“We’re all different and that’s part of human nature, to celebrate those differences.” -Sarah Dennis
Calling in, rather than calling out…
In this episode, I had the privilege to discuss the history and the current reality of racism in our society as well as the potential for change from the inside out (and the outside in) with educator Sarah Dennis and artist & activist Ashley Lana Scott.
Sarah and Ashley had never met before so this was a truly candid conversation about what it takes to be an ally, how to support one another in looking inward at our internalized racism (regardless of skin color), and why these sometimes uncomfortable conversations are crucial to the cultural dialogue. (BTW, that’s the difference between calling in and calling out… IN is initiating a conversation, OUT is pointing a finger in an accusatory way.)
Of course we talk about impostor syndrome and feeling like a total fraud when trying to have said difficult conversations, too!
This is a conversation that is humorous, sensitive, hopeful and deeply thought-provoking.
So take a deep breath, relax your mind open, have a listen, and let me know what you think over in the Facebook Group…
And if you haven’t already, check out Episode 045: Talking to strangers, where you’ll hear how I met Julie and why I’m taking on a theme on the show that pushes me out of my comfort zone. Also, Episode 046 with Andrea Ranae Johnson on how to use your power and privilege for good.
Connect with Ashley
“At the end of the day, the thing that is pulling the strings is our silence, on every side, and that silence is deadly. Like Sarah was saying, when you allow yourself to feel that shame and then you don’t want to do anything about it, you allow it to overcome your action, it makes the decision for you… I suggest getting your hands dirty with that shame.” -Ashley Lana Scott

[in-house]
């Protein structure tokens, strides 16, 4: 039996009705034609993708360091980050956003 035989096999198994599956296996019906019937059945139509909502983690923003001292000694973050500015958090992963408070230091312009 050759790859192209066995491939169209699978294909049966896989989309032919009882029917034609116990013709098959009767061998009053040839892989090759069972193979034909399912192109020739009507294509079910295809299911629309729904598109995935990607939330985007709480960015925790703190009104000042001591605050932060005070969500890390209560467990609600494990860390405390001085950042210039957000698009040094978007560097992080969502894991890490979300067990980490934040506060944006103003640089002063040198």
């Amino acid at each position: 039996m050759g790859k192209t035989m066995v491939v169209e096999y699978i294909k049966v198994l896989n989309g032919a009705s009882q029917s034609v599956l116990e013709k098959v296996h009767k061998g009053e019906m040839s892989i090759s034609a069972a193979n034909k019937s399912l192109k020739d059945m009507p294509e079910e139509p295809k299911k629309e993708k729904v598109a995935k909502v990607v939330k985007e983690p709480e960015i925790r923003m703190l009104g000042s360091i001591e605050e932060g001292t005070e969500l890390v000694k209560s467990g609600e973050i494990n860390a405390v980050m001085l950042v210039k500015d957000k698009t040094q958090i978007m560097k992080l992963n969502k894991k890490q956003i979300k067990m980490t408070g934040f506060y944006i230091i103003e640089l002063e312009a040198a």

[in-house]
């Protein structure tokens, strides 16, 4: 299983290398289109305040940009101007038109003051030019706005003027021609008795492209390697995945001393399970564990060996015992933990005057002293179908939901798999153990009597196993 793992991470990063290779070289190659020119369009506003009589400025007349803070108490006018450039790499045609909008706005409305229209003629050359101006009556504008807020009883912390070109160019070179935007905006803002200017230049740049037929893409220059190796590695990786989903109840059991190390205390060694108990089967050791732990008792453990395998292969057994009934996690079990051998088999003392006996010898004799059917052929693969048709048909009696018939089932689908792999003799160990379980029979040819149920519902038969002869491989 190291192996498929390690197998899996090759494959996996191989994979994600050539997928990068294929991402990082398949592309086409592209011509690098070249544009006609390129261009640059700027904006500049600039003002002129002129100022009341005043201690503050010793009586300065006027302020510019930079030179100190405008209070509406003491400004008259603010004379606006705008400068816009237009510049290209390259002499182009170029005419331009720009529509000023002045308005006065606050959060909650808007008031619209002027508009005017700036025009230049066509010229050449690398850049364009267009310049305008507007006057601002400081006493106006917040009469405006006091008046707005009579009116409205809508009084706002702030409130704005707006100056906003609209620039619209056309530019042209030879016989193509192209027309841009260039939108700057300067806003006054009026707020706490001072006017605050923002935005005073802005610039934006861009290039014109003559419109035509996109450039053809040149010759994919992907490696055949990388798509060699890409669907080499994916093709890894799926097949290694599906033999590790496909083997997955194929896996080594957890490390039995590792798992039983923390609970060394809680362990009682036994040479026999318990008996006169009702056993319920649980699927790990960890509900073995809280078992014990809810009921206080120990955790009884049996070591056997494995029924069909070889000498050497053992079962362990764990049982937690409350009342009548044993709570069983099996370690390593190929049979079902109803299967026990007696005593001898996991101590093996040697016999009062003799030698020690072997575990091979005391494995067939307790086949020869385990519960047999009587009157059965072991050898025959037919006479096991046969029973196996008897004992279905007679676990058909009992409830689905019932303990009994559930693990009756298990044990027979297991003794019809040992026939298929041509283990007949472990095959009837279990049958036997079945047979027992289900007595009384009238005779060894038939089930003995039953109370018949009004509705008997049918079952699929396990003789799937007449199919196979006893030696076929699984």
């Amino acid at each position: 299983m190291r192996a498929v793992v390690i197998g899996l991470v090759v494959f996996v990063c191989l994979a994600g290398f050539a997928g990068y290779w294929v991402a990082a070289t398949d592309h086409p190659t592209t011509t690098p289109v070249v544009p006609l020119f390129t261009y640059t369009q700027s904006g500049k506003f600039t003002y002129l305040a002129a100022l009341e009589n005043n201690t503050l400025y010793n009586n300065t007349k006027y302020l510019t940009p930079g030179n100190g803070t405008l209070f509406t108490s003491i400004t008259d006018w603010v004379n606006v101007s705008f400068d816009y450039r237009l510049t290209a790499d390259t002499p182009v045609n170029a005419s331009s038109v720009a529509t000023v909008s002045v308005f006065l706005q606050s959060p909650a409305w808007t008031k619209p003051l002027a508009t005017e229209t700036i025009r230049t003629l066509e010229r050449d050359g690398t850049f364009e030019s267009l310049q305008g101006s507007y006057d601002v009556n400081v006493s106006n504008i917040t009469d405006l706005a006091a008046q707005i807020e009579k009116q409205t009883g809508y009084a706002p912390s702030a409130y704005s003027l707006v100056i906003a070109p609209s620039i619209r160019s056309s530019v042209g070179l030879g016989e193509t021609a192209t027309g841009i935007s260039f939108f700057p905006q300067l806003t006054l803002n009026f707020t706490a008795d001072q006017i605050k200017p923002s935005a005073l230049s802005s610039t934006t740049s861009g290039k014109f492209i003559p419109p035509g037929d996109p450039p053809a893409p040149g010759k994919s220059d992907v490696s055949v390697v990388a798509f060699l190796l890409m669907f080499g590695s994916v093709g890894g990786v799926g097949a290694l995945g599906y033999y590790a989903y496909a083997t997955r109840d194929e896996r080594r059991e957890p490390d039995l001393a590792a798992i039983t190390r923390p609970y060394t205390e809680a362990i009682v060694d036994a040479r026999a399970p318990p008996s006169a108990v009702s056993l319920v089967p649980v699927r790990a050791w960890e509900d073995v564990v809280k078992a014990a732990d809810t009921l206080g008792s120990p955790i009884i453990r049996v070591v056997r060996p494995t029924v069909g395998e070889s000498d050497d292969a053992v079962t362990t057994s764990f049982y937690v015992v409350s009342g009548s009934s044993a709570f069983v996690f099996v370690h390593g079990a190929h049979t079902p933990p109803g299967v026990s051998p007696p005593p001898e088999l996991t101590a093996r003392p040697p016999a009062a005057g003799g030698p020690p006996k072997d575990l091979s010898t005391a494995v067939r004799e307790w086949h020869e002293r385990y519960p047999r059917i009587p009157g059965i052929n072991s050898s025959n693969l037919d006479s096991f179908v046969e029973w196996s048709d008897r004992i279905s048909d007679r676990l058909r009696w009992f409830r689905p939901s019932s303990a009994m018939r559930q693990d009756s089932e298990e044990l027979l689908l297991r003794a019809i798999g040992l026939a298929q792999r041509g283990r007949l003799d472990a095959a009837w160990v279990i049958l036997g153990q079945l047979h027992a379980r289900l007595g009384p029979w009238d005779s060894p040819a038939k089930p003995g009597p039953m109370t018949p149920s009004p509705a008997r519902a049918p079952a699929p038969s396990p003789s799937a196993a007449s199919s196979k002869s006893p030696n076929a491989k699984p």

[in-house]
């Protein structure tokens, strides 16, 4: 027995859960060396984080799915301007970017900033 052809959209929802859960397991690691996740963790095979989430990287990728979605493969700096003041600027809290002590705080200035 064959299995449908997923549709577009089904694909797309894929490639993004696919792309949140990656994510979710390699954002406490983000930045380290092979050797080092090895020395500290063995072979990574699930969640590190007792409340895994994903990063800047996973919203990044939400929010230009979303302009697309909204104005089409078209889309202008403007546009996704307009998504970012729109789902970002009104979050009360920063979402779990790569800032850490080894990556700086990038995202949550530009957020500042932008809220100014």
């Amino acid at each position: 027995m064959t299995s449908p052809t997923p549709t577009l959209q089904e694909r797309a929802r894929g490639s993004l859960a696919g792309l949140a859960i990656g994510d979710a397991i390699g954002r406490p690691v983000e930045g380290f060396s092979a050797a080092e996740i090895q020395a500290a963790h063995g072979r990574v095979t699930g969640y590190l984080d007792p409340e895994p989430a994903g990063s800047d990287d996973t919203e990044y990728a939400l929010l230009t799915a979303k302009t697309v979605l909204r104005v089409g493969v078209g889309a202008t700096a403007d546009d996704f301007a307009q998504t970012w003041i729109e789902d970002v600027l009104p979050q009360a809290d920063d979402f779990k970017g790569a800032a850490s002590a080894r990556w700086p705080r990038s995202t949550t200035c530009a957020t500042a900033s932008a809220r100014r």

Connect with Sarah
“I actually like the word ‘co-conspirator’ better, I think ‘ally’ is really soft and wimpy. For me it’s not a call to action, being an ally. But being a co-conspirator makes me feel like, “I want to dismantle this system and I’m going to do anything I can to figure out what that looks like.” -Sarah Dennis
Connect with Andrea
I was featured on Jessi Frey’s video blog talking about “What to Do When You Feel Like a Fake!”
One of my guided meditations was featured on the ASMR-based Sleep Whispers podcast. Skip forward to the 1hour mark just for the meditation (otherwise Harris might whisper you to sleep before you hear it if you listen to the whole episode!)
Resources & Links
The Creative Impostor Magic page! Get a special gift from Andrea here.
The Movement for Black Lives – Policy platform mentioned by Sarah
Why Are All the Black Kids Sitting Together in the Cafeteria?: Revised Edition By Beverly Tatum
SURJ – Showing Up for Racial Justice
A Different Mirror: A History of Multicultural America by Ronald Takaki
What Does It Mean to be White? Developing White Racial Literacy by Robin Di Angelo
Article in the Atlantic: The Case for Reparations by Ta Nehisi-Coats
Online Seminar highly recommended by Sarah: http://www.37days.com/racism/
Mother’s Quest podcast with Julie Neale
Support the Creative Impostor
Andrea’s Patreon Page — where you can support the show, get cool gifts from me and can become an active participant in the creative community!
Free Audio Book & 30 day trial membership with Audible.com (support The Creative Impostor when you sign up!)
About Ashley Lana Scott